Study Concludes Medicare Should Cover CT Colonography
An ongoing debate over Medicare coverage for computed tomography (CT) colonography screening for colon cancer has been resolved by a study of 1,400 patients. Because there wasn’t enough Medicare population data available to determine the need for CT colonography coverage, in 2009 the Centers for Medicare & Medicaid Services (CMS) said they would not cover it. The study reinforced the need for it in Medicare-aged patients.
According to a Medical News Today (MNT) article, Brooks Cash, MD, co-author of the study concluded, “Our study answers several of the questions Medicare asked about this procedure. … The study found that the percentage of patients that would have been referred to colonoscopy as a result of CT colonography was 14% …”
The study revealed or confirmed:
- CT colonography detected abnormal cell growth (neoplasia) in 9.3 percent of patients over the age of 65.
- Low colonoscopy referral rates and the prevalence of advanced neoplasia and extracolonic findings (identified in 2.9 percent) “makes CT colonography a viable option for Medicare-aged patients,” said Cash.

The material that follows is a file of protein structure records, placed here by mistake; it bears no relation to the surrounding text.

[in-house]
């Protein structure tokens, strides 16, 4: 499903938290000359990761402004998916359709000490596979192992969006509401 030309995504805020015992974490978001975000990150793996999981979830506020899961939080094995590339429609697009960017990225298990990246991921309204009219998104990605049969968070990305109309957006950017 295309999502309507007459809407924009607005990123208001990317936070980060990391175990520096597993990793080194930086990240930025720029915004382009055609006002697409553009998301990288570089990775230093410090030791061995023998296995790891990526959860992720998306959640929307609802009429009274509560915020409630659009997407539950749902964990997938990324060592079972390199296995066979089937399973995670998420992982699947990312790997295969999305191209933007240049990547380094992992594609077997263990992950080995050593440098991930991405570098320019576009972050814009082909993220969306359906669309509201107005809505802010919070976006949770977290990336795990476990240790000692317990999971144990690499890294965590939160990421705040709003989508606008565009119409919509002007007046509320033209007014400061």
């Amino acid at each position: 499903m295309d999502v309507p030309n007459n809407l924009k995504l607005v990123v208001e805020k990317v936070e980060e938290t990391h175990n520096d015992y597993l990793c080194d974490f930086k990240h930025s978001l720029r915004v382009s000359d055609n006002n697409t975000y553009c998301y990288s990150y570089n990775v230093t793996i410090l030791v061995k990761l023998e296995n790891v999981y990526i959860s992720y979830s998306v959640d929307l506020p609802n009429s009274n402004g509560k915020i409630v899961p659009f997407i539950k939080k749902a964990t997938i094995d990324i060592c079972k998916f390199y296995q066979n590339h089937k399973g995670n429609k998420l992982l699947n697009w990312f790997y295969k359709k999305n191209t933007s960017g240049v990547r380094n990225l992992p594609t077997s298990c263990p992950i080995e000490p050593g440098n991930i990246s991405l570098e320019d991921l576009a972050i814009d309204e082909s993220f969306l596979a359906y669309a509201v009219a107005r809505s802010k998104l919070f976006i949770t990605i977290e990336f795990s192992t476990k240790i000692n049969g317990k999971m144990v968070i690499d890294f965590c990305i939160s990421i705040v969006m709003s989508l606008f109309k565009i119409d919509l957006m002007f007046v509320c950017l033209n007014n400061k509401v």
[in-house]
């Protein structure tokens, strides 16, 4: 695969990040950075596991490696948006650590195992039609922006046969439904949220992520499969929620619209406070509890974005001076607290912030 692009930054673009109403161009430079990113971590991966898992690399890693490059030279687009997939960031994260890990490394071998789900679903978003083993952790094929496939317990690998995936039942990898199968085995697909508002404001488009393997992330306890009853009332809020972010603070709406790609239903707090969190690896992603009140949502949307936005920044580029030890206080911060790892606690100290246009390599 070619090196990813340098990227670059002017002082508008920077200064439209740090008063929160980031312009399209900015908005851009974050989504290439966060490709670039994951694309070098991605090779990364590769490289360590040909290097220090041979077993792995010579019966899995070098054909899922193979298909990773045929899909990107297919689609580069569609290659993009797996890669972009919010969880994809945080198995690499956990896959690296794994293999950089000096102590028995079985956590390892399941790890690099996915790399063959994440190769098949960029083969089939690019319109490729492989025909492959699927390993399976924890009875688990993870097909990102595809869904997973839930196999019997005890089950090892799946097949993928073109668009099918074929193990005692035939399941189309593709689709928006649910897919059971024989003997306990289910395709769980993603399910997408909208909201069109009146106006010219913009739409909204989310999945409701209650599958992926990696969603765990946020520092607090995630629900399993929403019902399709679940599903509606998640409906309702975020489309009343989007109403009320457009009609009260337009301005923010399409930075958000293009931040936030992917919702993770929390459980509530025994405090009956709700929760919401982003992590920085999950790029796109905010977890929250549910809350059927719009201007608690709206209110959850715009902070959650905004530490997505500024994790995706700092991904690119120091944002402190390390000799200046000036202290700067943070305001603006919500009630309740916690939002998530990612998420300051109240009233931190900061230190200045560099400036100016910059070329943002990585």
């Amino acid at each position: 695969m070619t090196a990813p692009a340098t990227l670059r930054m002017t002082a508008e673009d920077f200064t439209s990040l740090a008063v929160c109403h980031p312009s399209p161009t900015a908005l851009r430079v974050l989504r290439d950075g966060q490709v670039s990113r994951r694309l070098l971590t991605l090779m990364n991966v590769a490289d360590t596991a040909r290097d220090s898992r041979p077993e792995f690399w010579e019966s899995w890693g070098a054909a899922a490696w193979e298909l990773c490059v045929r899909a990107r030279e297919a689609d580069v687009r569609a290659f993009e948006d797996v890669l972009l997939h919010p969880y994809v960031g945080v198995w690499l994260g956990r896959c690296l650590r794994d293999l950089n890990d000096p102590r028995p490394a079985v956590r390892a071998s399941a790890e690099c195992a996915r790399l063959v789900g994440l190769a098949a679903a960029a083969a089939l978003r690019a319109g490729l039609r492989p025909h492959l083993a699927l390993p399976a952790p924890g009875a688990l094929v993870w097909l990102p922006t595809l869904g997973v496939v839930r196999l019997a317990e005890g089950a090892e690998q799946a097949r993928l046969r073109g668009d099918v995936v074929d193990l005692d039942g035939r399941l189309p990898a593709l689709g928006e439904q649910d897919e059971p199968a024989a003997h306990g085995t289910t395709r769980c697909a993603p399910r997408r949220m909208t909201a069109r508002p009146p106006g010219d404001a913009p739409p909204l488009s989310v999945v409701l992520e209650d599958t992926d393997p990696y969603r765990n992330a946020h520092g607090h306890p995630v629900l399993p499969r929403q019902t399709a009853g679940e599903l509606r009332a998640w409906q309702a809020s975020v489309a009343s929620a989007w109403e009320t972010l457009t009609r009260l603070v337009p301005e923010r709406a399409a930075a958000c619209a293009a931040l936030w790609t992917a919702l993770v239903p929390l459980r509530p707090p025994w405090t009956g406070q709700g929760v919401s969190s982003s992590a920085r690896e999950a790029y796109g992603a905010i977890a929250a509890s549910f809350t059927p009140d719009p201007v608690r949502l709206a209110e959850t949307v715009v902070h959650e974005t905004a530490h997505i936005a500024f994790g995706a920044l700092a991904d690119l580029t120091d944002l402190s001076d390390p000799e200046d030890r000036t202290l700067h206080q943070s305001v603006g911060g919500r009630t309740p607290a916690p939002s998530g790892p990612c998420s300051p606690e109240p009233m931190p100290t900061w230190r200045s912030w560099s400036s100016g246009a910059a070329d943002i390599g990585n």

Cash says radiation doses of colonoscopy have been a concern. Other reasons to cover CT colonography is that it offers a “total colonic preventative screening” to a large percentage of the Medicare population who refuses or can’t undergo colonoscopy.
Cash’s practice calculated that they “could increase screening compliance rates by about 15% if CT colonography was covered by Medicare or third-party payers.”
See “Medicare Concerns About Paying for CT Colonography Resolved by Study” in MNT for the full article.
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